• BrickUnderground: If the rattling and vibrations are moderate, and if they are adjacent to a section of your apartment that doesn’t require total silence—say, the kitchen vs. the bedroom—we might be okay with this.  Still, we’d want to hear it first, so we wouldn’t buy this apartment preconstruction.  We’d also be a tiny bit worried for our audio privacy, as any noise or conversations emanating through our front door would be more likely to be overheard by someone waiting for the elevator rather than a quick passer by.

3. Compactor shaft 

  • Varsalona: Vibrations are apparently also an issue with some compactors.  Moreover, says Varsalona, “I’ve had new buildings where residents complain they hear refuse as it falls down the shaft, so that is another kind of annoyance—especially the resident that drops that one bottle down the compactor shaft in the middle of the night and you listen to it go all the way down."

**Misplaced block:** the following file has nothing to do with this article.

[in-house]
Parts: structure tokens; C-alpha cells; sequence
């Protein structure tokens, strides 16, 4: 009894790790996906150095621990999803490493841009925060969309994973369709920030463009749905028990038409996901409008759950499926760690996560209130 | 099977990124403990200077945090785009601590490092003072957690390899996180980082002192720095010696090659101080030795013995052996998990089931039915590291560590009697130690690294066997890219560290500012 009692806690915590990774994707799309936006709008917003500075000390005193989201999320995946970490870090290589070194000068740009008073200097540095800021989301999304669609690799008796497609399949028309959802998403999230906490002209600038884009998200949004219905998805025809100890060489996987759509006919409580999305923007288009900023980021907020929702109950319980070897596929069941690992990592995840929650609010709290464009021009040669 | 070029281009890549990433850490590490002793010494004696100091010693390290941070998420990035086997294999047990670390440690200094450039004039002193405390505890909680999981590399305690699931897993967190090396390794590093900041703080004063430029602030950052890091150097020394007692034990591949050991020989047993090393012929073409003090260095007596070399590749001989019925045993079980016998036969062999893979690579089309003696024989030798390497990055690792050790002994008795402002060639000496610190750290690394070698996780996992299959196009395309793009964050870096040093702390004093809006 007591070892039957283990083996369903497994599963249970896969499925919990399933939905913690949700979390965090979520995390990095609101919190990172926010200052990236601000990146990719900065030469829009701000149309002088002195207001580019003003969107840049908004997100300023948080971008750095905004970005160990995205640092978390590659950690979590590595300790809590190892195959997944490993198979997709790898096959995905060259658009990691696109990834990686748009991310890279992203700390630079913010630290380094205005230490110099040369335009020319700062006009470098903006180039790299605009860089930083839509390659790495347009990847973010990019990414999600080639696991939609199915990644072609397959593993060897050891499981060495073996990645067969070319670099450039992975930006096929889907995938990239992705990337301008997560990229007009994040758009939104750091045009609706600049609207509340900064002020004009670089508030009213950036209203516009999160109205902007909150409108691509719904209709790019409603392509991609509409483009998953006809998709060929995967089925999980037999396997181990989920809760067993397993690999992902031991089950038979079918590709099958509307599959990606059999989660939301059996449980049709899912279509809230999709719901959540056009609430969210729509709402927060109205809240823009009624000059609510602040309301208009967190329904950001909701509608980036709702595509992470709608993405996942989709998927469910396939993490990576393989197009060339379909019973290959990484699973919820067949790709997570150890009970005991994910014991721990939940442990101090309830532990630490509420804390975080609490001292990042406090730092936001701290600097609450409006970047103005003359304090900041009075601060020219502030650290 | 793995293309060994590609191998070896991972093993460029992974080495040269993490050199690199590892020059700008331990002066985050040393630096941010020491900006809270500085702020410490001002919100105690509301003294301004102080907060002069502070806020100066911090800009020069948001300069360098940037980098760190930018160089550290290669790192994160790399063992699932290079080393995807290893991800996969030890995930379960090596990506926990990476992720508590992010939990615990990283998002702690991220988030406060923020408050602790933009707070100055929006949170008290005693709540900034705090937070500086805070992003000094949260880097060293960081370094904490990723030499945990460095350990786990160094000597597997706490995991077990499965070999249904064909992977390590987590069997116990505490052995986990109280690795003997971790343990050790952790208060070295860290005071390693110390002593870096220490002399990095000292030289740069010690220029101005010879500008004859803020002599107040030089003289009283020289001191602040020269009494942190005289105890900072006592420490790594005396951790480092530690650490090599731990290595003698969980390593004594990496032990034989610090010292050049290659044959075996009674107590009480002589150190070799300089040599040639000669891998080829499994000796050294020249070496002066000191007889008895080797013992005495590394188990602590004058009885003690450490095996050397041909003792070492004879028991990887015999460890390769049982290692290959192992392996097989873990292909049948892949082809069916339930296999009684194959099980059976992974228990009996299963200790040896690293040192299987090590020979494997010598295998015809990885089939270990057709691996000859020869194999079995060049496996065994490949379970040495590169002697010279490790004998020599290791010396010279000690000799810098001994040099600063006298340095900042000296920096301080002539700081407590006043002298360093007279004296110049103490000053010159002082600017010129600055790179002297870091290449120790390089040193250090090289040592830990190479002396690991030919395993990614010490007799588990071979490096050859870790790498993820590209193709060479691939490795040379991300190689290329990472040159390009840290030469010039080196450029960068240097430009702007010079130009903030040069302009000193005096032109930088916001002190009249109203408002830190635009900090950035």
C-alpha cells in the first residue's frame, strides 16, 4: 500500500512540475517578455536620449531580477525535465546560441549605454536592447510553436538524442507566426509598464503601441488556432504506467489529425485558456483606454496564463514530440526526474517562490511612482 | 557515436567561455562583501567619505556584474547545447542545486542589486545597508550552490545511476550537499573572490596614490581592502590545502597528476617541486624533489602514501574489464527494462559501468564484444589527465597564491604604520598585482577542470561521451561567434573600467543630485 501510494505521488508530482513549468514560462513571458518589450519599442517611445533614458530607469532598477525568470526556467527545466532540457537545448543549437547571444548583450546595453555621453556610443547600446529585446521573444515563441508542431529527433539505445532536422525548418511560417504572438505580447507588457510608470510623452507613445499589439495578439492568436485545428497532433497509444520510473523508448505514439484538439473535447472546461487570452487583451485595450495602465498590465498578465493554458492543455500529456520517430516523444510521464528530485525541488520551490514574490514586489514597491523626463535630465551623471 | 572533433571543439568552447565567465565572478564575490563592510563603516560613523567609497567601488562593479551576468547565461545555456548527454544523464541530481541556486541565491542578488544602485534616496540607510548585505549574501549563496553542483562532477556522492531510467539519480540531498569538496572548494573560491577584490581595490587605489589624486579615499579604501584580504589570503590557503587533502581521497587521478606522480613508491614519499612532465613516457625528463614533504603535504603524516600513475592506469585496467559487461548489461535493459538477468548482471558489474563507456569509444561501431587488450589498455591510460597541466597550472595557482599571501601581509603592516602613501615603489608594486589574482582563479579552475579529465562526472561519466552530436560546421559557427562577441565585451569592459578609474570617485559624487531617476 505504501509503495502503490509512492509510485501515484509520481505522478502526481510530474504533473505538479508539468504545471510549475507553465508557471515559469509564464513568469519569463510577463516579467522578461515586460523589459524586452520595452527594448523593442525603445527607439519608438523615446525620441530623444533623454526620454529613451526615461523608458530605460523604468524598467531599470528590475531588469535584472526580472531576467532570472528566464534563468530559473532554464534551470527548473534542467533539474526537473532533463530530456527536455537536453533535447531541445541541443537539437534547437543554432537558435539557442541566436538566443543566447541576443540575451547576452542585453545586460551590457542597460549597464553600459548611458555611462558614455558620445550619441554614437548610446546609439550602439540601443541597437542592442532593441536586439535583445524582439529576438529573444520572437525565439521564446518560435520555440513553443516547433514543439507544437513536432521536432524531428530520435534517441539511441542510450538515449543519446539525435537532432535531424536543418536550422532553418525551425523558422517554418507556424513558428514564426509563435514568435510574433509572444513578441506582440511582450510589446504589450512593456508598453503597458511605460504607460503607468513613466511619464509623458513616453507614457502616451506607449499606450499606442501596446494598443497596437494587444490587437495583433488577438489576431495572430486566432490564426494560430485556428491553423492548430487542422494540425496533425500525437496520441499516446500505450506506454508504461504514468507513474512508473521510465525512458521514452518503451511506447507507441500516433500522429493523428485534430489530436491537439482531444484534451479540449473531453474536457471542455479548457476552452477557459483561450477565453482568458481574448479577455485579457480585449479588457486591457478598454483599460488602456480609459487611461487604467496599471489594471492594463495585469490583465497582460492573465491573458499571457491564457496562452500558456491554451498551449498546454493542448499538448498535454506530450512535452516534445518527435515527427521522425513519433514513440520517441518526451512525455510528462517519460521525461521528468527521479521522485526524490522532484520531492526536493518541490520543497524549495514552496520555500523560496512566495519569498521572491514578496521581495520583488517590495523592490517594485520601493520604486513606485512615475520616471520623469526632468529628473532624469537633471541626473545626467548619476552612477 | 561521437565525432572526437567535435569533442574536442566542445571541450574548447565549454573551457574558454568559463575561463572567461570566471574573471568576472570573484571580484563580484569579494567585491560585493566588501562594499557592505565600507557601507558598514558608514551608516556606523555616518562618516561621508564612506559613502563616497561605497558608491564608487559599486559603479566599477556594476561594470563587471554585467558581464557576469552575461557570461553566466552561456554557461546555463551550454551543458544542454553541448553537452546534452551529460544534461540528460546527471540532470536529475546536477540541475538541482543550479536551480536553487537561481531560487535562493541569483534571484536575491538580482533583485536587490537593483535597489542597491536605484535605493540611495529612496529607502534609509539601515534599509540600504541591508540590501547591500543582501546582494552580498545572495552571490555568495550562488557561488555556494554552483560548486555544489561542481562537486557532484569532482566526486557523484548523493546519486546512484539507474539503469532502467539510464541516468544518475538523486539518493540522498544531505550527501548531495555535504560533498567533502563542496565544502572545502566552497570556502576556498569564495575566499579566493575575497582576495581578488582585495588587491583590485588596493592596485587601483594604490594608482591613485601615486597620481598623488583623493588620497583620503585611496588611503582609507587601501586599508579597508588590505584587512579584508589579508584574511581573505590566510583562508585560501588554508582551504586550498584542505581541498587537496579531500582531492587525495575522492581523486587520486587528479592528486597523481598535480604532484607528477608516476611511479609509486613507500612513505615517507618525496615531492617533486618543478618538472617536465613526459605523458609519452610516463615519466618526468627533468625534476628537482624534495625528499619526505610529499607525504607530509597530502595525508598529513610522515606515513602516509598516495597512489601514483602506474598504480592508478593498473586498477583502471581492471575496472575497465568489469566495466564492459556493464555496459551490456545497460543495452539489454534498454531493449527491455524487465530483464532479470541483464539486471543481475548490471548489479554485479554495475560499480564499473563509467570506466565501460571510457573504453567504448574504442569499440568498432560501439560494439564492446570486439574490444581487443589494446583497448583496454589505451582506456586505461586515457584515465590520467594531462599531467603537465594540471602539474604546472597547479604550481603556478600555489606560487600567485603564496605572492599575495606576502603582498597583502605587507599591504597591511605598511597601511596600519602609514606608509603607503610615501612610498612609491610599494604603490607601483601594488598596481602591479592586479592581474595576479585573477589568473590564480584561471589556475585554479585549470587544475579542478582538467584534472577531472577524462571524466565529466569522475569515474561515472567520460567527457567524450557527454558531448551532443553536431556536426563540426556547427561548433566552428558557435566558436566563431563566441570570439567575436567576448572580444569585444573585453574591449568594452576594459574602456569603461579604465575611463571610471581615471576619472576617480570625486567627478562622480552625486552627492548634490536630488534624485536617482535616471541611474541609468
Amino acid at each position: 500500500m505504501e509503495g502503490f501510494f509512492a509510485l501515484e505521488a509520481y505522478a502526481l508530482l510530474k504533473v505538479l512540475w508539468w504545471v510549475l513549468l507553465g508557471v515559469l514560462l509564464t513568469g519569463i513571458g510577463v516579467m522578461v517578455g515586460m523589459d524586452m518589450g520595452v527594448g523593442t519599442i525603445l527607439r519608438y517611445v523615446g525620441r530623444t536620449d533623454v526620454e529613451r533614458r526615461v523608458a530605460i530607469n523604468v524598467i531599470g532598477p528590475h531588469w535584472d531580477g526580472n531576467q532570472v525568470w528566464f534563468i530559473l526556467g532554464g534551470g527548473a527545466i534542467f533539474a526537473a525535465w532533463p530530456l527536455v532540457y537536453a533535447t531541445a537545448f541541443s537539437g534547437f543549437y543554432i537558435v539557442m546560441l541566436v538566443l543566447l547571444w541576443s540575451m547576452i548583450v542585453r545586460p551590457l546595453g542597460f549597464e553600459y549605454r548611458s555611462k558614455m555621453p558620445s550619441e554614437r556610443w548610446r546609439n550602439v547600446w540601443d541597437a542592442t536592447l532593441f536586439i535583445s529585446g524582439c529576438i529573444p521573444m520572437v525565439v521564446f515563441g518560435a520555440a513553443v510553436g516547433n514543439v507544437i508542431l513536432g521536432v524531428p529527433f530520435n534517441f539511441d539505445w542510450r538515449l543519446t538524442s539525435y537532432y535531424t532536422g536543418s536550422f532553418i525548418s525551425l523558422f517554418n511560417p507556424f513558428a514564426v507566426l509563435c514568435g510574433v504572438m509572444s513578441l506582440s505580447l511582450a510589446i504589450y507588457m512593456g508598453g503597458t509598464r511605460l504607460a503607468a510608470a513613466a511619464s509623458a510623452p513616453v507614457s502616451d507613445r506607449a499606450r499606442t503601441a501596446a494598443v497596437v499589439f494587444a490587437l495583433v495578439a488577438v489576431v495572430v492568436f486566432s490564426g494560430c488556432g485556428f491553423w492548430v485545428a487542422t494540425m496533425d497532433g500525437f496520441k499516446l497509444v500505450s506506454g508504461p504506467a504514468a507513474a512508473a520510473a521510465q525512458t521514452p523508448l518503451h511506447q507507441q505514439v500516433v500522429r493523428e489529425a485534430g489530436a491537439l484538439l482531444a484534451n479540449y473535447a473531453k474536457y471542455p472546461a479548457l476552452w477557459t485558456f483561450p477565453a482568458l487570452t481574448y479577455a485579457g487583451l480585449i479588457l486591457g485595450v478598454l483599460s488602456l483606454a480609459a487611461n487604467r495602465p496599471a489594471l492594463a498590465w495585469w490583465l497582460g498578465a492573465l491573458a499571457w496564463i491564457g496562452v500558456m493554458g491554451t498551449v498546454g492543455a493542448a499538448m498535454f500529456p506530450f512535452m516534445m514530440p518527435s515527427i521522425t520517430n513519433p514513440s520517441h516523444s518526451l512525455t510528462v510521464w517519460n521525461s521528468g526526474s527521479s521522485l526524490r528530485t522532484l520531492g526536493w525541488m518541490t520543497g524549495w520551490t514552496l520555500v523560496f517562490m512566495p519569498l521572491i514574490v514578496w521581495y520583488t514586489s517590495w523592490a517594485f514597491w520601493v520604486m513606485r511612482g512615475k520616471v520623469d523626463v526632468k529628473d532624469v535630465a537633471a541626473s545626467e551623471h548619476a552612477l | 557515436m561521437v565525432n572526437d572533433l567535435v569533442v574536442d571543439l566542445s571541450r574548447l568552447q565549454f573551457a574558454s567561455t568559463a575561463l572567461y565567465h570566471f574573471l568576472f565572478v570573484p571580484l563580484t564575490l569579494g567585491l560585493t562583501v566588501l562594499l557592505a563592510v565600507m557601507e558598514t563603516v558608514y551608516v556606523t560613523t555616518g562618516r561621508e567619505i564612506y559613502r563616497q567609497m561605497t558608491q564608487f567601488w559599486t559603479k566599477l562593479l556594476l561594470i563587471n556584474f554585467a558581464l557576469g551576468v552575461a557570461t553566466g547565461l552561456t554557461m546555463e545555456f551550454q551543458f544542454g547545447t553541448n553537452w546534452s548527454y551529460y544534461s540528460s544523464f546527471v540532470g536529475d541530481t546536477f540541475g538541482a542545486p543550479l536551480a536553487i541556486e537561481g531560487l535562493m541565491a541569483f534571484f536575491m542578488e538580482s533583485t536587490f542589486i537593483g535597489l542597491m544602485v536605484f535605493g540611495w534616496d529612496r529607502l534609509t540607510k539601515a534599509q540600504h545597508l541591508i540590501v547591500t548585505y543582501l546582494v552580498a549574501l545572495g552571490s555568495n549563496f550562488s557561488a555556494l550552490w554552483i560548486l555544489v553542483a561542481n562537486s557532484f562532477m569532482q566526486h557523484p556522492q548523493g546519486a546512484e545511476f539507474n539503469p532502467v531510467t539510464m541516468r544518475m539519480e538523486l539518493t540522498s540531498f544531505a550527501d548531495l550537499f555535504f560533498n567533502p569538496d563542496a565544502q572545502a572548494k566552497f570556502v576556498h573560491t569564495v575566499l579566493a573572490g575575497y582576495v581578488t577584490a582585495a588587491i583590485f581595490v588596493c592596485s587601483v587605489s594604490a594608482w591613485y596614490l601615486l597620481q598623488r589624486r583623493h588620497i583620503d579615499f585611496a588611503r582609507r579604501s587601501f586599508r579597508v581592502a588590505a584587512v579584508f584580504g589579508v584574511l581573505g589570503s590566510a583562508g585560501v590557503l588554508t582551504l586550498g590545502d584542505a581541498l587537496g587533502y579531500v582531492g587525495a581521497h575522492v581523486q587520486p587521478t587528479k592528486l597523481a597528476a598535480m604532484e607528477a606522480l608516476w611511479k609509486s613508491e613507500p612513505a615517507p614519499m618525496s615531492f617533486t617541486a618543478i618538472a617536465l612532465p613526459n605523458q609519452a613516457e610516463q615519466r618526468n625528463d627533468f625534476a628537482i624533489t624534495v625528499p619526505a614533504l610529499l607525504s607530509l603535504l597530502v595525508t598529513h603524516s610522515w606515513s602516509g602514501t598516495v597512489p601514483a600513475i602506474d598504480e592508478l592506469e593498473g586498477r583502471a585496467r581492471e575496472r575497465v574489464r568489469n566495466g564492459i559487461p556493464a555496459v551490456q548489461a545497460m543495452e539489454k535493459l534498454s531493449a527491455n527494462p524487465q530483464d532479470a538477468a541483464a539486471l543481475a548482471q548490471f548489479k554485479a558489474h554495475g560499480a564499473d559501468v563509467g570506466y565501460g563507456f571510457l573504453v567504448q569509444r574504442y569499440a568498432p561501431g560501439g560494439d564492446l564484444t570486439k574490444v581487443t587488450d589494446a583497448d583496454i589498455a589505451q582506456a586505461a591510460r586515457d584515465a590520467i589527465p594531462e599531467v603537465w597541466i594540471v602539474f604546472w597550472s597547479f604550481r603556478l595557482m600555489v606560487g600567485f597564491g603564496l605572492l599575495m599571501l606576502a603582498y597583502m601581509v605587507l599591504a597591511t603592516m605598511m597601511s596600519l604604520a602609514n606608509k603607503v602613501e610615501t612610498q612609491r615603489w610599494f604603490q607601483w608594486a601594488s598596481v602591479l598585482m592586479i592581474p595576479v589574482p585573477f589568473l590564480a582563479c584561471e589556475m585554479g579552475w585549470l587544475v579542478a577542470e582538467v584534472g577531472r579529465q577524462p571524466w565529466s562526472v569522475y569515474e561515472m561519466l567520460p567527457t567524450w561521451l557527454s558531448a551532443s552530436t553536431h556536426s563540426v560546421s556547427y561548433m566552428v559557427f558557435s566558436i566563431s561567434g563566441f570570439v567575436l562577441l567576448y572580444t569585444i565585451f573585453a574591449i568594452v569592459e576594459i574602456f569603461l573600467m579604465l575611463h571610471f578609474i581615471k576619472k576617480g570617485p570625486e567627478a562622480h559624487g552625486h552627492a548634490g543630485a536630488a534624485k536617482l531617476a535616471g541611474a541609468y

• BrickUnderground We concur.  It seems to us that the door slamming as residents enter and exit the compactor room could also drive us crazy.

4.  Lobby or first floor

  • Varsalona: “There are a lot of concerns about living on the level just above the cellar or garage,” says Varsalona. “Besides noise from lobby traffic, you’re always going to have some security concerns. Even in an attended lobby, sometimes a doorman could be distracted by helping someone.” Varsalona says odor problems are also more common in apartments close to the street or above the basement, with garages among the worst culprits: “You certainly don’t want to be above a garage, where cars idle pumping out fumes. What people tend to complain of are gassy smells. It can get really bad. And though it's odorless, carbon monoxide is always a worry.” Apartments above the mechanical room or boiler room, meanwhile, are often treated to the sound of the boilers and pumps going on and off and can pick up vibrations.  If you live over a boiler, your apartment is going to be hot—and being on the first floor, you may be loathe to open a window.